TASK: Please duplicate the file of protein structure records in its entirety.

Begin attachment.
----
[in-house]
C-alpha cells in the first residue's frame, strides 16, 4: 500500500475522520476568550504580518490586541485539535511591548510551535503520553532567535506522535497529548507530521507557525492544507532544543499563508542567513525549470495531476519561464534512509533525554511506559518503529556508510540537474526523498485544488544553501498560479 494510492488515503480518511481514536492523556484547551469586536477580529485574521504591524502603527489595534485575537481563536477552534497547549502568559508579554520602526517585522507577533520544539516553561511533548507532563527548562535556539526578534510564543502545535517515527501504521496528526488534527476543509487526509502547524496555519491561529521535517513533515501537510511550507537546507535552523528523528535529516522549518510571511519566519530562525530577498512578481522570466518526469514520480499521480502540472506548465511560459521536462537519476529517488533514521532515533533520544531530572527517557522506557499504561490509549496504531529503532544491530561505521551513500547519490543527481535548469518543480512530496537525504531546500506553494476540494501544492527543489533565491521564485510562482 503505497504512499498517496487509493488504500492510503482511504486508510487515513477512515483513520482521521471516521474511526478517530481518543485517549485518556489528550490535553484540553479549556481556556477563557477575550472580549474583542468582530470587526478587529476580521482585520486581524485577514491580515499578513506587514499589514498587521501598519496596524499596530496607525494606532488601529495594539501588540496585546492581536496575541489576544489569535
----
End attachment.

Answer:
[in-house]
C-alpha cells in the first residue's frame, strides 16, 4: 500500500475522520476568550504580518490586541485539535511591548510551535503520553532567535506522535497529548507530521507557525492544507532544543499563508542567513525549470495531476519561464534512509533525554511506559518503529556508510540537474526523498485544488544553501498560479 494510492488515503480518511481514536492523556484547551469586536477580529485574521504591524502603527489595534485575537481563536477552534497547549502568559508579554520602526517585522507577533520544539516553561511533548507532563527548562535556539526578534510564543502545535517515527501504521496528526488534527476543509487526509502547524496555519491561529521535517513533515501537510511550507537546507535552523528523528535529516522549518510571511519566519530562525530577498512578481522570466518526469514520480499521480502540472506548465511560459521536462537519476529517488533514521532515533533520544531530572527517557522506557499504561490509549496504531529503532544491530561505521551513500547519490543527481535548469518543480512530496537525504531546500506553494476540494501544492527543489533565491521564485510562482 503505497504512499498517496487509493488504500492510503482511504486508510487515513477512515483513520482521521471516521474511526478517530481518543485517549485518556489528550490535553484540553479549556481556556477563557477575550472580549474583542468582530470587526478587529476580521482585520486581524485577514491580515499578513506587514499589514498587521501598519496596524499596530496607525494606532488601529495594539501588540496585546492581536496575541489576544489569535